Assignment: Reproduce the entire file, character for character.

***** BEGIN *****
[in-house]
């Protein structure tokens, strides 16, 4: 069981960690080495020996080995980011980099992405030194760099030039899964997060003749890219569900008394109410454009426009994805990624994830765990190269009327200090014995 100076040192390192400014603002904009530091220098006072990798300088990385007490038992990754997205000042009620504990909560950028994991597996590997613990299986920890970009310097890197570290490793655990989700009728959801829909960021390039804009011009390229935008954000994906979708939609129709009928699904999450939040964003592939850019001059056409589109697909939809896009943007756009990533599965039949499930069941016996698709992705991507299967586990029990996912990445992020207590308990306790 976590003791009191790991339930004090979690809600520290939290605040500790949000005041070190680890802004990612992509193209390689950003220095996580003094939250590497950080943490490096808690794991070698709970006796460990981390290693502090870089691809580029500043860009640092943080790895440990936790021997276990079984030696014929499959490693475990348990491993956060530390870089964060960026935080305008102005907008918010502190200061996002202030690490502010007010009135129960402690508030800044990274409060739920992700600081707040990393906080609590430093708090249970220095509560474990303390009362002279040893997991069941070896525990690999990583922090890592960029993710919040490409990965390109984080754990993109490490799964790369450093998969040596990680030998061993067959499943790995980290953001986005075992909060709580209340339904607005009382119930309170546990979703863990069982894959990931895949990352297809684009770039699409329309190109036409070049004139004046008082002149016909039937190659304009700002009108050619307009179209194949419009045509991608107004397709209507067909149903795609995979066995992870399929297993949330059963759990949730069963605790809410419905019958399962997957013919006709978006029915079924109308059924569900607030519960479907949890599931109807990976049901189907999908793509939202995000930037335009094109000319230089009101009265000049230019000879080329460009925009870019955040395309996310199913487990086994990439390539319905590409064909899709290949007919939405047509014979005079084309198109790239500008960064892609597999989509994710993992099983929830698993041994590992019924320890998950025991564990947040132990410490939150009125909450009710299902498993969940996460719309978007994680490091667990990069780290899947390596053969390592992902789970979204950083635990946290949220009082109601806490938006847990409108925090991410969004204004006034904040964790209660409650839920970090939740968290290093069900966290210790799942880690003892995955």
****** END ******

[in-house]
């Protein structure tokens, strides 16, 4: 069981960690080495020996080995980011980099992405030194760099030039899964997060003749890219569900008394109410454009426009994805990624994830765990190269009327200090014995 100076040192390192400014603002904009530091220098006072990798300088990385007490038992990754997205000042009620504990909560950028994991597996590997613990299986920890970009310097890197570290490793655990989700009728959801829909960021390039804009011009390229935008954000994906979708939609129709009928699904999450939040964003592939850019001059056409589109697909939809896009943007756009990533599965039949499930069941016996698709992705991507299967586990029990996912990445992020207590308990306790 976590003791009191790991339930004090979690809600520290939290605040500790949000005041070190680890802004990612992509193209390689950003220095996580003094939250590497950080943490490096808690794991070698709970006796460990981390290693502090870089691809580029500043860009640092943080790895440990936790021997276990079984030696014929499959490693475990348990491993956060530390870089964060960026935080305008102005907008918010502190200061996002202030690490502010007010009135129960402690508030800044990274409060739920992700600081707040990393906080609590430093708090249970220095509560474990303390009362002279040893997991069941070896525990690999990583922090890592960029993710919040490409990965390109984080754990993109490490799964790369450093998969040596990680030998061993067959499943790995980290953001986005075992909060709580209340339904607005009382119930309170546990979703863990069982894959990931895949990352297809684009770039699409329309190109036409070049004139004046008082002149016909039937190659304009700002009108050619307009179209194949419009045509991608107004397709209507067909149903795609995979066995992870399929297993949330059963759990949730069963605790809410419905019958399962997957013919006709978006029915079924109308059924569900607030519960479907949890599931109807990976049901189907999908793509939202995000930037335009094109000319230089009101009265000049230019000879080329460009925009870019955040395309996310199913487990086994990439390539319905590409064909899709290949007919939405047509014979005079084309198109790239500008960064892609597999989509994710993992099983929830698993041994590992019924320890998950025991564990947040132990410490939150009125909450009710299902498993969940996460719309978007994680490091667990990069780290899947390596053969390592992902789970979204950083635990946290949220009082109601806490938006847990409108925090991410969004204004006034904040964790209660409650839920970090939740968290290093069900966290210790799942880690003892995955």